Under the terms of the agreement, Huawei will be responsible for managing Sunrise’s mobile and fixed network, including internet and IPTV, in addition to providing a range of services encompassing design and planning, network development and integrated network performance management, field operations, network operations, and spare parts management.
Ericsson recently conducted its Traffic and Market Report, and its research has led it to predict that by 2017, there will be more than five billion mobile broadband subscriptions worldwide, by which point 85 per cent of the world’s population will have 3G coverage.
The Swedish vendor said that by this time, 50 per cent of the world’s population will be covered by 4G and the total number of smartphone subscriptions will reach three billion.
The firm’s research revealed that there were 6.2 billion mobile subscriptions, and 170 million net additions, made in the first quarter of 2012. 40 per cent of those net additions came from China and India; China added the most subscriptions for a single country in Q1 2012 with 39 million, followed by India with 25 million. The Asia Pacific region added in total 93 million subscriptions, followed by Africa with 30 million.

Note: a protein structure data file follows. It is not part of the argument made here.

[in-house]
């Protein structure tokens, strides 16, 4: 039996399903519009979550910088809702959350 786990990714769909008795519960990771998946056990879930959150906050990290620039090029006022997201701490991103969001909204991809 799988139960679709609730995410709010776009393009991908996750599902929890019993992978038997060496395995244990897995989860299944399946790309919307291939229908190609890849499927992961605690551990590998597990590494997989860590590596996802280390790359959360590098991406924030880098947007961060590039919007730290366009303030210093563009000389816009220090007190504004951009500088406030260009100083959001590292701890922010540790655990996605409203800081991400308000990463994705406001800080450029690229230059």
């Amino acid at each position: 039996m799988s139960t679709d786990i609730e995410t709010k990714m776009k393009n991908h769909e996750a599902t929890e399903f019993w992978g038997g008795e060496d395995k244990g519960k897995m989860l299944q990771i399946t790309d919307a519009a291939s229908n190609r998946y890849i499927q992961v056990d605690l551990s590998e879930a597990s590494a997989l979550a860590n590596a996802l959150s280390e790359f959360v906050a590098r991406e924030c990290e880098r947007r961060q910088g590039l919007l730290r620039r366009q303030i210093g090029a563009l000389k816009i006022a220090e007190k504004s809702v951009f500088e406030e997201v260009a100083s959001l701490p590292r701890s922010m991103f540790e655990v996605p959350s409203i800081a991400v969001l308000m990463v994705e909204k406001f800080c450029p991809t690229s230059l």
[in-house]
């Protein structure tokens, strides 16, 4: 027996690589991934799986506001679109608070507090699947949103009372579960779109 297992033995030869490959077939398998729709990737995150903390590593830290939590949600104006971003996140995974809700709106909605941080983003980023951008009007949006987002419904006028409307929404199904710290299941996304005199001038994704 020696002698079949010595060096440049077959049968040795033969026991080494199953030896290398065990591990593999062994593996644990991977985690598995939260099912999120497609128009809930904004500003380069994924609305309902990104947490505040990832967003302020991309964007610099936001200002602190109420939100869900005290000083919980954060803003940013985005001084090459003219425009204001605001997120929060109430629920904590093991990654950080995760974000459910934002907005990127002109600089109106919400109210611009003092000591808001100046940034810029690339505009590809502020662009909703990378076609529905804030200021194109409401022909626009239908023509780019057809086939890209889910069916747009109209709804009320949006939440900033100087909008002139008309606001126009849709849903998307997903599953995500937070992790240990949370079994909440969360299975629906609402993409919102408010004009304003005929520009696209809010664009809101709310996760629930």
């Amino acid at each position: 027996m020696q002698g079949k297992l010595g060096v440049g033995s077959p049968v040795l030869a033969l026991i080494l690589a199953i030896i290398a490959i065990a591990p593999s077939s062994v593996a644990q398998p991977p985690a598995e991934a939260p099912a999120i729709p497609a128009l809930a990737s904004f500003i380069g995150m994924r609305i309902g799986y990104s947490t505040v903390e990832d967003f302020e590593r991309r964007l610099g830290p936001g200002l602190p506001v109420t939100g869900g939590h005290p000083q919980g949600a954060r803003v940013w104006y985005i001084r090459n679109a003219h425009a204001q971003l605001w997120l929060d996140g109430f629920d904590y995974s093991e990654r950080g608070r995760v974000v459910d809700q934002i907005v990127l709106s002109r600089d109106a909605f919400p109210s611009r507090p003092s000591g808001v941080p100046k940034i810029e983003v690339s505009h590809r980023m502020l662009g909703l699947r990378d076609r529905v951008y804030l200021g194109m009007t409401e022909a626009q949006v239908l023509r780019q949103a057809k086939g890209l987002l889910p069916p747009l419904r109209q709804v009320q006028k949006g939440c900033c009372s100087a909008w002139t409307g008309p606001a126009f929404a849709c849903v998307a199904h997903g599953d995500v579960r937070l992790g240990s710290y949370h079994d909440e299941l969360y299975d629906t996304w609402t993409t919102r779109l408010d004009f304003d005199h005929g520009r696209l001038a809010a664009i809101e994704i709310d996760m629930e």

And upon receiving the green light to take control of Motorola Mobility, Google is attempting to enter the record books by establishing what it claims to be the world’s longest and most extensive indoor branding project.
A whopping 222.6 metre long banner has been set up in a city obsessed with extravagance, Dubai, and highlights the history of the company. The banner runs along the entire length of a corridor linking terminals in Dubai International Airport. It is currently being considered for a Guinness World Record, which would put Motorola Mobility in the distinguished company of the likes of 11-year-old Fin Keheler, who holds the world record for putting the most snails on one’s face (43); Michel Lotito – the current world record holder of biggest meal ever eaten: a Cessna 150 airplane, yes, airplane; and the young man who changed his name to the longest in the world: “Captain Fantastic Faster Than Superman Spiderman Batman Wolverine Hulk And The Flash Combined”. Captain Fantastic said he did it “for a bit of a laugh”, which is probably not too dissimilar to Motorola’s reasons.
That’s about all for now. Take it easy.
With Amazon and Google launching smart home initiatives, have the telcos missed out on their chance to cash in on this market?